Hon. Dalton McGuinty (Premier, Minister of Research and Innovation): If there is something that I hope we can all agree on, it is that we have a shared responsibility. There are, I think, 140,000 new Canadians arriving in the province on an annual basis. That is a huge number. As I enjoy the privilege of doing a little bit of travel on behalf of Ontarians, when I tell people in other jurisdictions that 27% of the people living in our province were born outside the country and 52% of the people living in our provincial capital were born outside the country, they are amazed.

I like to think that all of us—


The Speaker (Hon. Michael A. Brown): Order.


Hon. Mr. McGuinty: It's a dimension, a characteristic of our province that is exceptional. I would argue, it gives us a huge competitive advantage. I would also argue that with that diversity comes a special responsibility to make sure that we continue to get this right. That requires that we find ways, on an ongoing basis, to provide supports to our new arrivals so that they enjoy opportunities, so that they can succeed and look their kids in the eye and say, "We've picked the right place to come to. I've got a good job. I'm earning a decent standard of living. We're finding opportunities for success here in Ontario, Canada." We remain committed to those kinds of ideals. We're informed by those values.

Mr. Tory: I would suggest that those words about the shared responsibility ring very hollow indeed when you will not stand up in this House and apologize for the fact that you have not only said things yourself that insinuated and directly suggested that people in both parties on this side of the House are racist in some way or other for asking questions about accountability; furthermore, you have—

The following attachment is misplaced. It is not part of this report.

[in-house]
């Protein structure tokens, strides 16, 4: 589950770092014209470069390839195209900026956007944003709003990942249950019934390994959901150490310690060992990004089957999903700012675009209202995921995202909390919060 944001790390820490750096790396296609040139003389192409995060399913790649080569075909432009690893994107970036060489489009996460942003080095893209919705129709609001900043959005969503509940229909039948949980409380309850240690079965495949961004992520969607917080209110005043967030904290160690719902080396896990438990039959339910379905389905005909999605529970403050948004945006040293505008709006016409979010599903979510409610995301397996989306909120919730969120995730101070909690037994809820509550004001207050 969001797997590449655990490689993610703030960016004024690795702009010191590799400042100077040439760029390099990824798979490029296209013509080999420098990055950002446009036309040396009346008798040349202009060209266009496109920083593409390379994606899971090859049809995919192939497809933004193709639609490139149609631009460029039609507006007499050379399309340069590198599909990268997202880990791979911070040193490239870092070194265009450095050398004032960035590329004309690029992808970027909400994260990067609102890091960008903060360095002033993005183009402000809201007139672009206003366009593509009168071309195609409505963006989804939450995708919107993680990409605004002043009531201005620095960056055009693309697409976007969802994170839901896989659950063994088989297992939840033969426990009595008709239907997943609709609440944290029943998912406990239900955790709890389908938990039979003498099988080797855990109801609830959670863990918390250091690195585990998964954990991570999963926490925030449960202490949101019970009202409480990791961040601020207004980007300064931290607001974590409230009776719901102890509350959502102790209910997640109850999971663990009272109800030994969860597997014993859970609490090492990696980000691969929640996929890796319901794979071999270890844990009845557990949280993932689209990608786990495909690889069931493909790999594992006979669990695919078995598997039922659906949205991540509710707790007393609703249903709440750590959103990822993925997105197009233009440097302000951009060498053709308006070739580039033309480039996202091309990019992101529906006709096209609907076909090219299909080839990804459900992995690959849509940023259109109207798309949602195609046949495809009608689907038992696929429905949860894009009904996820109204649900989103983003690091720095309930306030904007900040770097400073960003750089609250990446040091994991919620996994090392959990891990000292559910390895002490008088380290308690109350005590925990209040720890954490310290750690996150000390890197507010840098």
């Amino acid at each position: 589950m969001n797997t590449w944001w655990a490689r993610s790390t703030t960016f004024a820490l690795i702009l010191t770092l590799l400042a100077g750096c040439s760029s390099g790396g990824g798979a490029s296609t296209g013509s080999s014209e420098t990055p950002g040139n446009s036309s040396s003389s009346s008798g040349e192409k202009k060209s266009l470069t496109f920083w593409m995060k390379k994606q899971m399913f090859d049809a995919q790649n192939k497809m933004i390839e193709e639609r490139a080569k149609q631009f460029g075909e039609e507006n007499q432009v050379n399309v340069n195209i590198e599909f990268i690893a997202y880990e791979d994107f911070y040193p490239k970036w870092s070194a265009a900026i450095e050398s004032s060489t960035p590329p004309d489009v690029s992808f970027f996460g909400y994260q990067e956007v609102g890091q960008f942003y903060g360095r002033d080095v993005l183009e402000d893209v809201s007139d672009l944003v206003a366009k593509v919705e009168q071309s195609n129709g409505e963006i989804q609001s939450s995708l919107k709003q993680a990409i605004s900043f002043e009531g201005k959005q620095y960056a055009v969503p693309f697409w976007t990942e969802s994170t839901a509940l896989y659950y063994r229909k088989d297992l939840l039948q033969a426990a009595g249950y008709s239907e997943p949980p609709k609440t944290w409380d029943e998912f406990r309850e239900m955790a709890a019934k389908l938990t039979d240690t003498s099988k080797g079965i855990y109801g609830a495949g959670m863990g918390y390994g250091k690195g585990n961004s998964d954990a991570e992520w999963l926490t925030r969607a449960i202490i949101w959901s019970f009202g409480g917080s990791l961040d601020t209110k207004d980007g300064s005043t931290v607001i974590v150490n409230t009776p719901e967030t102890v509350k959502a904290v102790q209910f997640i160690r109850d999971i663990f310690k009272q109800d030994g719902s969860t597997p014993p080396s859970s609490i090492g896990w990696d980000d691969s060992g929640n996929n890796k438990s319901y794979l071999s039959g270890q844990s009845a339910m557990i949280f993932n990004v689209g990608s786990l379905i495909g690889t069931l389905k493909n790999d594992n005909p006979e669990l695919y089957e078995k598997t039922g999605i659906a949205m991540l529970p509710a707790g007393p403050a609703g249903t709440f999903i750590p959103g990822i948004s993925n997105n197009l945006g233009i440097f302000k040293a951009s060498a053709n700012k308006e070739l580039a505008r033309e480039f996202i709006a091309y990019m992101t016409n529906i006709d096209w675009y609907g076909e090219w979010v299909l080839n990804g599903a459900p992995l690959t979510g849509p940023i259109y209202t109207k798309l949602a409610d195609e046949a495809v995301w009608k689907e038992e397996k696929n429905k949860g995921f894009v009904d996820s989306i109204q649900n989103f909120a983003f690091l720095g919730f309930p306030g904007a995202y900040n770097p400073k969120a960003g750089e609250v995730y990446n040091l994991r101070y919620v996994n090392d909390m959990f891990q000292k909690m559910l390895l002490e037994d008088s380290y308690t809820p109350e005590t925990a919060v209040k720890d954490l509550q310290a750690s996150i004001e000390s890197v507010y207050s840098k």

The Speaker: The Leader of the Opposition.

Mr. Tory: Not only won't you come in here and explain yourself and apologize for having made that insinuation, if you really believe that we have that shared responsibility and that we share in the belief that that is our responsibility here, but then you also won't, in response to a question from the member for Beaches—East York, explain this. You quoted over and over again an editorial that you obviously feel very strongly is completely correct. It says the following: "Maybe the Premier was implying that their behaviour was racist. And, if he was, he was probably right. Why else would they focus on these small grants to people of colour?"

You were given several opportunities by the member for Beaches—East York to get up and disassociate yourself with that suggestion of an editorial you quoted three or four times in here today. Will you get up and do it now and apologize for what you yourself said earlier?

Hon. Mr. McGuinty: There is a difference between the government and the Conservative Party, and the differences lies in the extent of our commitment, the extent of our devotion, the extent of our resolve, the extent of our determination to provide opportunities to new Canadians.


The Speaker: Premier.

Hon. Mr. McGuinty: We believe that it's important for us, in order to be competitive, to be at our best, and that means 13 million strong. That means ensuring that those 140,000 who arrive on an annual basis can become integrated into our society at the earliest possible opportunity, enjoy a good quality of life, earn a decent standard of living, that they can continue to practise their faith, enjoy their culture, celebrate their traditions, and make an ongoing powerful and positive contribution to the quality of life that we all enjoy. That's an informing ideal of ours. It's a value set that we share on this side of the House and it's something that we will continue to embrace.

The Speaker: New question. The member for Parkdale—High Park.

Ms. Cheri DiNovo (Parkdale—High Park): My question is for the Premier. I am going to read from a letter dated January 22, 2007—one of many that was directed to his office.

"Funding for the South Asian Legal Clinic of Ontario (SALCO) comes to an end in September 2007. After September 2007, the fastest-growing community in the GTA—the South Asian community—will be denied access to legal services that are affordable....